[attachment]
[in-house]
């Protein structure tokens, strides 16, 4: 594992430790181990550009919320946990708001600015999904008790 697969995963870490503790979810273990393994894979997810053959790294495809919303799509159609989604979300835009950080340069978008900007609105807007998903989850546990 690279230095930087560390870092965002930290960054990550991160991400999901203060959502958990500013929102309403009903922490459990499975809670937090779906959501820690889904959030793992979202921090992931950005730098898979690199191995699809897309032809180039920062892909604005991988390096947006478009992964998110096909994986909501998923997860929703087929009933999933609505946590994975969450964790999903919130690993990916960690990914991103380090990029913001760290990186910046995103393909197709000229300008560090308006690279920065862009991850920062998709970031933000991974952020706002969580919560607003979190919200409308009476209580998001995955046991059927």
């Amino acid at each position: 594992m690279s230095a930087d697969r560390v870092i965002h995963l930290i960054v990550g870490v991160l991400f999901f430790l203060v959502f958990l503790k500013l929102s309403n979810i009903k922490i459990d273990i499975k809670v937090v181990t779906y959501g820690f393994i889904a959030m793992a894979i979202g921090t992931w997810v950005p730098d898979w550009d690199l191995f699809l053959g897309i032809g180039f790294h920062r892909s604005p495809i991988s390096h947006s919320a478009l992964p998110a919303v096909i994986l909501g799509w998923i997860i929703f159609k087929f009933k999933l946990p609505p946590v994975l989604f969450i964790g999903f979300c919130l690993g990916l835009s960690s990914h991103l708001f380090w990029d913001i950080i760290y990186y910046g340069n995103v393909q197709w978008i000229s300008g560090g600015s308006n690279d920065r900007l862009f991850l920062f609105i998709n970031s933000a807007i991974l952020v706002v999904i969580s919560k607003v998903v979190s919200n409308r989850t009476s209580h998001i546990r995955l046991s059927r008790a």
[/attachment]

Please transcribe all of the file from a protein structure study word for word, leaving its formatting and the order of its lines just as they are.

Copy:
[in-house]
């Protein structure tokens, strides 16, 4: 594992430790181990550009919320946990708001600015999904008790 697969995963870490503790979810273990393994894979997810053959790294495809919303799509159609989604979300835009950080340069978008900007609105807007998903989850546990 690279230095930087560390870092965002930290960054990550991160991400999901203060959502958990500013929102309403009903922490459990499975809670937090779906959501820690889904959030793992979202921090992931950005730098898979690199191995699809897309032809180039920062892909604005991988390096947006478009992964998110096909994986909501998923997860929703087929009933999933609505946590994975969450964790999903919130690993990916960690990914991103380090990029913001760290990186910046995103393909197709000229300008560090308006690279920065862009991850920062998709970031933000991974952020706002969580919560607003979190919200409308009476209580998001995955046991059927």
């Amino acid at each position: 594992m690279s230095a930087d697969r560390v870092i965002h995963l930290i960054v990550g870490v991160l991400f999901f430790l203060v959502f958990l503790k500013l929102s309403n979810i009903k922490i459990d273990i499975k809670v937090v181990t779906y959501g820690f393994i889904a959030m793992a894979i979202g921090t992931w997810v950005p730098d898979w550009d690199l191995f699809l053959g897309i032809g180039f790294h920062r892909s604005p495809i991988s390096h947006s919320a478009l992964p998110a919303v096909i994986l909501g799509w998923i997860i929703f159609k087929f009933k999933l946990p609505p946590v994975l989604f969450i964790g999903f979300c919130l690993g990916l835009s960690s990914h991103l708001f380090w990029d913001i950080i760290y990186y910046g340069n995103v393909q197709w978008i000229s300008g560090g600015s308006n690279d920065r900007l862009f991850l920062f609105i998709n970031s933000a807007i991974l952020v706002v999904i969580s919560k607003v998903v979190s919200n409308r989850t009476s209580h998001i546990r995955l046991s059927r008790a």